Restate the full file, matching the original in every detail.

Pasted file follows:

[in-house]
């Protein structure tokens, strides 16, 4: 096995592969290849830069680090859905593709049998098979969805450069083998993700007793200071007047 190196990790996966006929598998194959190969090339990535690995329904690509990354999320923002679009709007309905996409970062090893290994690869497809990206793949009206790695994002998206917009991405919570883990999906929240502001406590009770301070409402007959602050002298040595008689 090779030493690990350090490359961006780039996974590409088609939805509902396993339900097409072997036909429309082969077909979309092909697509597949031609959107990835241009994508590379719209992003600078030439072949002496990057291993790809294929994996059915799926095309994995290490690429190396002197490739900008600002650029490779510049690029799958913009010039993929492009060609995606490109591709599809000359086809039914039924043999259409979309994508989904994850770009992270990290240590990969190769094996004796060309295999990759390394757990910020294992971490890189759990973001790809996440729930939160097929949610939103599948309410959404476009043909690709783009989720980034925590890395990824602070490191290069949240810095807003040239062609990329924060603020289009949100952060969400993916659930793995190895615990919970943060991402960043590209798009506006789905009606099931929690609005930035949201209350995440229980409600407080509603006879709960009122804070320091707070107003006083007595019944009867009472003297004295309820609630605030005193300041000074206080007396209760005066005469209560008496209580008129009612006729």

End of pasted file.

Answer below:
[in-house]
């Protein structure tokens, strides 16, 4: 096995592969290849830069680090859905593709049998098979969805450069083998993700007793200071007047 190196990790996966006929598998194959190969090339990535690995329904690509990354999320923002679009709007309905996409970062090893290994690869497809990206793949009206790695994002998206917009991405919570883990999906929240502001406590009770301070409402007959602050002298040595008689 090779030493690990350090490359961006780039996974590409088609939805509902396993339900097409072997036909429309082969077909979309092909697509597949031609959107990835241009994508590379719209992003600078030439072949002496990057291993790809294929994996059915799926095309994995290490690429190396002197490739900008600002650029490779510049690029799958913009010039993929492009060609995606490109591709599809000359086809039914039924043999259409979309994508989904994850770009992270990290240590990969190769094996004796060309295999990759390394757990910020294992971490890189759990973001790809996440729930939160097929949610939103599948309410959404476009043909690709783009989720980034925590890395990824602070490191290069949240810095807003040239062609990329924060603020289009949100952060969400993916659930793995190895615990919970943060991402960043590209798009506006789905009606099931929690609005930035949201209350995440229980409600407080509603006879709960009122804070320091707070107003006083007595019944009867009472003297004295309820609630605030005193300041000074206080007396209760005066005469209560008496209580008129009612006729």